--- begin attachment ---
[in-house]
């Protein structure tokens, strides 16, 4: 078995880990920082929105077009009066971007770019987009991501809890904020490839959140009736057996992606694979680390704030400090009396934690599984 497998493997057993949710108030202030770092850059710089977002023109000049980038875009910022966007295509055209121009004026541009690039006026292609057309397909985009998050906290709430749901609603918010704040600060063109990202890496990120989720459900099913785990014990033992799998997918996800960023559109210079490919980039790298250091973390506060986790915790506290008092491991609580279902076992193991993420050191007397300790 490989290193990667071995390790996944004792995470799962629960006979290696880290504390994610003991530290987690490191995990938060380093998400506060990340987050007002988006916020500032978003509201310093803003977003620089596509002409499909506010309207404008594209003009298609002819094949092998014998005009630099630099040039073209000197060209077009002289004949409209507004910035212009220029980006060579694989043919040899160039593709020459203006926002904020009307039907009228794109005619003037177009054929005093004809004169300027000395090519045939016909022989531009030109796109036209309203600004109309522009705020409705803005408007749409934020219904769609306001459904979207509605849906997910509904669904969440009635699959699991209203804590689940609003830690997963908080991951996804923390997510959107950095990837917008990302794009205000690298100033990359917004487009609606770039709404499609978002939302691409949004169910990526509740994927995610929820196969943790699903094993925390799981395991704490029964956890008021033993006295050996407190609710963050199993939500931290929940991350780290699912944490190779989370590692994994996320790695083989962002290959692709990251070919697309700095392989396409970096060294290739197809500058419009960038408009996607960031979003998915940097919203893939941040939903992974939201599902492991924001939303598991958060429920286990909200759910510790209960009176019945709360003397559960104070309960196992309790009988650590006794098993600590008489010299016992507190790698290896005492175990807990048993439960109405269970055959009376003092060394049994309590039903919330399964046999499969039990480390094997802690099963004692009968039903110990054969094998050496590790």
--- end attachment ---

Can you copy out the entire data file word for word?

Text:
[in-house]
């Protein structure tokens, strides 16, 4: 078995880990920082929105077009009066971007770019987009991501809890904020490839959140009736057996992606694979680390704030400090009396934690599984 497998493997057993949710108030202030770092850059710089977002023109000049980038875009910022966007295509055209121009004026541009690039006026292609057309397909985009998050906290709430749901609603918010704040600060063109990202890496990120989720459900099913785990014990033992799998997918996800960023559109210079490919980039790298250091973390506060986790915790506290008092491991609580279902076992193991993420050191007397300790 490989290193990667071995390790996944004792995470799962629960006979290696880290504390994610003991530290987690490191995990938060380093998400506060990340987050007002988006916020500032978003509201310093803003977003620089596509002409499909506010309207404008594209003009298609002819094949092998014998005009630099630099040039073209000197060209077009002289004949409209507004910035212009220029980006060579694989043919040899160039593709020459203006926002904020009307039907009228794109005619003037177009054929005093004809004169300027000395090519045939016909022989531009030109796109036209309203600004109309522009705020409705803005408007749409934020219904769609306001459904979207509605849906997910509904669904969440009635699959699991209203804590689940609003830690997963908080991951996804923390997510959107950095990837917008990302794009205000690298100033990359917004487009609606770039709404499609978002939302691409949004169910990526509740994927995610929820196969943790699903094993925390799981395991704490029964956890008021033993006295050996407190609710963050199993939500931290929940991350780290699912944490190779989370590692994994996320790695083989962002290959692709990251070919697309700095392989396409970096060294290739197809500058419009960038408009996607960031979003998915940097919203893939941040939903992974939201599902492991924001939303598991958060429920286990909200759910510790209960009176019945709360003397559960104070309960196992309790009988650590006794098993600590008489010299016992507190790698290896005492175990807990048993439960109405269970055959009376003092060394049994309590039903919330399964046999499969039990480390094997802690099963004692009968039903110990054969094998050496590790």